The Minneapolis Institute of Arts’ MAEP Galleries’ current exhibitions feature work by Andy Messerschmidt and Mathew Zefeldt, two artists who have delivered kitsch sensibility from the historical cellar. The English word ‘kitsch’ migrated from the German, verkitschen, in the early twentieth century and was likely popularized in the 1940s by Clement Greenberg’s polemic on classist segregations of aesthetic taste. Originally meaning “to make cheap,” the German verb today can be translated as “to sentimentalize;” the related English word, “kitschy,” carries nearly the same meaning.
But kitsch these days has been complicated by the internet’s capacity for immediate global interconnectivity. In this context, kitsch describes so much more than simply high and low classes of art and merchandise. With our always-on networked computer interfacing and the pervasive influence of print and digital advertising, kitsch can refer to anything that interferes with the immediate relationship with our surroundings.
Recently, artist Sara Cwynar published a compilation of contemporary theories and images of kitsch, focusing on Roland Barthes, Jean Baudrillard, and Milan Kundera, who describes the term as “a folding screen set up to curtain off death.” Kundera, in particular, sees kitsch as a kind of denial in the form of moral or aesthetic inoffensiveness, like C.M. Coolidge's poker-playing dogs, or perhaps the sentimental still-lifes used as part of Mathew Zefeldt’s exhibition, Repetition, Simulation, Repetition.
Installation view of Zefeldt's Repetition, Simulation, Repetition courtesy of the MIA
Zefeldt’s gallery room holds three different sets of handmade acrylic paintings, each relating to the others across the space. For the smallest of these sets, he copied four different 16-bit brick patterns from the backgrounds of Mario Brothers video games; he refers to these small paintings as "mirrors." Zefeldt then reprinted high-resolution photographs of the same patterns onto vinyl sheets, which he used to completely cover walls facing their corresponding "mirror" paintings.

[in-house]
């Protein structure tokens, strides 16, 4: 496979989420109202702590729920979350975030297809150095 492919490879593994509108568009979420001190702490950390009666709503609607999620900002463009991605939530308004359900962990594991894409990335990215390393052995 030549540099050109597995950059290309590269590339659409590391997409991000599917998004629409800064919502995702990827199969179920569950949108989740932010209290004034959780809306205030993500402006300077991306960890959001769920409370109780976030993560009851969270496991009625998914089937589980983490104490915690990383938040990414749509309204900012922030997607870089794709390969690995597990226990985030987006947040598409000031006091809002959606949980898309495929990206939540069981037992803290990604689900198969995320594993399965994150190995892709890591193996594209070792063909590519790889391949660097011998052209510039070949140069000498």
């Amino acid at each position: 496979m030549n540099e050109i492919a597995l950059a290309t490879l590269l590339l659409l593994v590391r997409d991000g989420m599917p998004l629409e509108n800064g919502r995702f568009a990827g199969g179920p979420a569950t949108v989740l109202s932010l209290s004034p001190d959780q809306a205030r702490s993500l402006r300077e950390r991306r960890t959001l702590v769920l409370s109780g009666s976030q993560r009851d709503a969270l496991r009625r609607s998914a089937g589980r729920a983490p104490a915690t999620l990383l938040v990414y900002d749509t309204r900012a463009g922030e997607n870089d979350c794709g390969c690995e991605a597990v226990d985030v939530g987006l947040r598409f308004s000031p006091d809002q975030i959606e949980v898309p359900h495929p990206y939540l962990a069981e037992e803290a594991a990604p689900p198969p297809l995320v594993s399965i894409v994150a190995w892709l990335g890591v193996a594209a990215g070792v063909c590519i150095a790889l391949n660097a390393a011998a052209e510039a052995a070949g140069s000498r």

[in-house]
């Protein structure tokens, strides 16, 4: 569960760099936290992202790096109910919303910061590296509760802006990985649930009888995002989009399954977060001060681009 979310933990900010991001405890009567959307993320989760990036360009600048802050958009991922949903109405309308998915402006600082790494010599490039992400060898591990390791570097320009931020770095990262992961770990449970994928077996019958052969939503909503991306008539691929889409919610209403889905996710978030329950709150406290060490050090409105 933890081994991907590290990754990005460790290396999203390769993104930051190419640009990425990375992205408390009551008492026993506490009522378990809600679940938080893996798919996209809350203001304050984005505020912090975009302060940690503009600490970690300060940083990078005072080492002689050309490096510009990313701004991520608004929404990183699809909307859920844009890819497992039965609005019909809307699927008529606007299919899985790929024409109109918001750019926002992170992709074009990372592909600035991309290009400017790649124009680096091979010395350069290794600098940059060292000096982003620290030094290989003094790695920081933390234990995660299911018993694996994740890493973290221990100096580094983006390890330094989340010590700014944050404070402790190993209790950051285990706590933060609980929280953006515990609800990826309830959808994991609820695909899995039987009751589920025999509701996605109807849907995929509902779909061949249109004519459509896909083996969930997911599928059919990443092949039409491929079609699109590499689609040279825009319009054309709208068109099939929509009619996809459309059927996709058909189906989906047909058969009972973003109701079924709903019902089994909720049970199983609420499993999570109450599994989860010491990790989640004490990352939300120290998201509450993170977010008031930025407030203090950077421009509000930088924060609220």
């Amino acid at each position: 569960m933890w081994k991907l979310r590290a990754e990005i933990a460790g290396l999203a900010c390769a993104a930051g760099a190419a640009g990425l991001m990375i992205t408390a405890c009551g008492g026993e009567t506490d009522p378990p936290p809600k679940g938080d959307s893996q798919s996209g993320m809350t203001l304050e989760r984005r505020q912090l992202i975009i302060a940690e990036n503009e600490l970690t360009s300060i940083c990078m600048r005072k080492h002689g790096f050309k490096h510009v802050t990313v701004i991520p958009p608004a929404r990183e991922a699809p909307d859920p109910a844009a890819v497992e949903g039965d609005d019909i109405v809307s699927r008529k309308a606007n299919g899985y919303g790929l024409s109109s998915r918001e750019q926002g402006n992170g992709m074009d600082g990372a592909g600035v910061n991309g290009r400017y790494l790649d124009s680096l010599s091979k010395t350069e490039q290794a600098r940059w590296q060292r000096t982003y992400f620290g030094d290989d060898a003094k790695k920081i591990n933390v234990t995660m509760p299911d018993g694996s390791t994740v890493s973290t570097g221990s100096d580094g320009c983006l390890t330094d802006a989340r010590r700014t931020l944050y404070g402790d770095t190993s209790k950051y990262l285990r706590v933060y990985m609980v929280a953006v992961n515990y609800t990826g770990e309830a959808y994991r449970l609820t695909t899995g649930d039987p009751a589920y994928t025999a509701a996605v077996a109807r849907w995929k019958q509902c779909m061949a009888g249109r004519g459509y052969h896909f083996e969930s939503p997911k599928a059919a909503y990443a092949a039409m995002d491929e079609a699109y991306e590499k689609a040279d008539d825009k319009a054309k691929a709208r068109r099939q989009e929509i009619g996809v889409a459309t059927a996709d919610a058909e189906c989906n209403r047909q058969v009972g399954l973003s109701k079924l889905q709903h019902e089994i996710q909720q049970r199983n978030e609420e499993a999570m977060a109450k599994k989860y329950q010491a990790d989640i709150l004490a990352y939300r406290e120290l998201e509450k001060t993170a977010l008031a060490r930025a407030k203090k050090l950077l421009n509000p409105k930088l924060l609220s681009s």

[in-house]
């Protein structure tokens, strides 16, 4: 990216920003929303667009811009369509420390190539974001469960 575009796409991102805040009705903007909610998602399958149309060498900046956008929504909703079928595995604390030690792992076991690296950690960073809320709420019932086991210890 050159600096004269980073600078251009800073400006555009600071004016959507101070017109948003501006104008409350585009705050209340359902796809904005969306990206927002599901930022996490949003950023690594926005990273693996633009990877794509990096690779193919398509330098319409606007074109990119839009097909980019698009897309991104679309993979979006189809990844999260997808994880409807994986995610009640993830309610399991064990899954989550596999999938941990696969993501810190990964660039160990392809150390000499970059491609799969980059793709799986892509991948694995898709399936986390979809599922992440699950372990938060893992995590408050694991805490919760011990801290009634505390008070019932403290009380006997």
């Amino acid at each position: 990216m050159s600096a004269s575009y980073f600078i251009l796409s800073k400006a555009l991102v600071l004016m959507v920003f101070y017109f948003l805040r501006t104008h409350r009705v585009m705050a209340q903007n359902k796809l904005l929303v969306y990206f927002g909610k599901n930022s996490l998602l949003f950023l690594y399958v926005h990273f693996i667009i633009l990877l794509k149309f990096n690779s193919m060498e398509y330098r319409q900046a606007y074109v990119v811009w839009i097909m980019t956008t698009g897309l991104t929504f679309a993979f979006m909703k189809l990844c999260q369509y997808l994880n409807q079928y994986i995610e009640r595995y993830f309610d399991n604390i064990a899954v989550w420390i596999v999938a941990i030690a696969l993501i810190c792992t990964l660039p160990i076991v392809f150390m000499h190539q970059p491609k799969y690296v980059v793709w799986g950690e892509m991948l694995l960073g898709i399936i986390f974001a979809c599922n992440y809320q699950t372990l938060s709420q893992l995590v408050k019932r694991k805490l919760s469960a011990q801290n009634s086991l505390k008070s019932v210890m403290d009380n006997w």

On canvases slightly larger than his “mirrors,” Zefeldt painted replicas of dungeon door graphics found in both Wolfenstein 3D and the Doom franchises. On canvases larger still, he has overlaid the same brick patterns from Mario Brothers with facsimiles of seventeenth-century still-lifes of skulls, ancient Greek sculptures from the MIA’s own collection, cartoonish globs of technicolor paint and, pulling again from Wolfenstein 3D and Doom, pixelated faces of the games’ avatars.
Mathew Zefeldt, When You're Dead, You're Dead, acrylic on canvas, 2014.
Zefeldt’s use of trompe l'oeil—here, simulations of already-artificial images—follows Baudrillard's perspective on kitsch, which argues for a tension between reality as it is lived and reality as it is delivered to us through fictionalized representations and mass-media channels. This “kitsch reality” is akin to the highly processed but persuasive fictions of carefully orchestrated magazine photoshoots, the smooth masculinity of James Bond at the bar, and the romantic fantasies spun by Disney love stories. For Baudrillard, these mediations have become so deeply ingrained in the most banal aspects of life that even our day to day lived experiences take on the exaggerated qualities of “hyperreality,” a state of consciousness that cannot distinguish between real life and the simulated signs of reality.
But here, Zefeldt flips the alienation inherent in these arch-pop images by resuscitating their root content. His work succeeds as a memento mori, not through the overt use of bones and blood, but through a sobering engagement with mass media. Audiences don’t empathize with death through playing Doom. They might even shrug at the sheer weight of time represented by museum displays of ancient artifacts, or see still-life wreathed skulls with flowers as merely sentimental. But the range of styles in Zefeldt’s paintings—from graphic design and abstraction to rote-copies of figuration and photorealism—offer a rigorous counterbalance to the emotional vacancy that typically characterizes this form of kitsch. His recombinations effectively reinvigorate these time-worn tropes, reminding us of their original capacity to alleviate the pressure of mortality and history.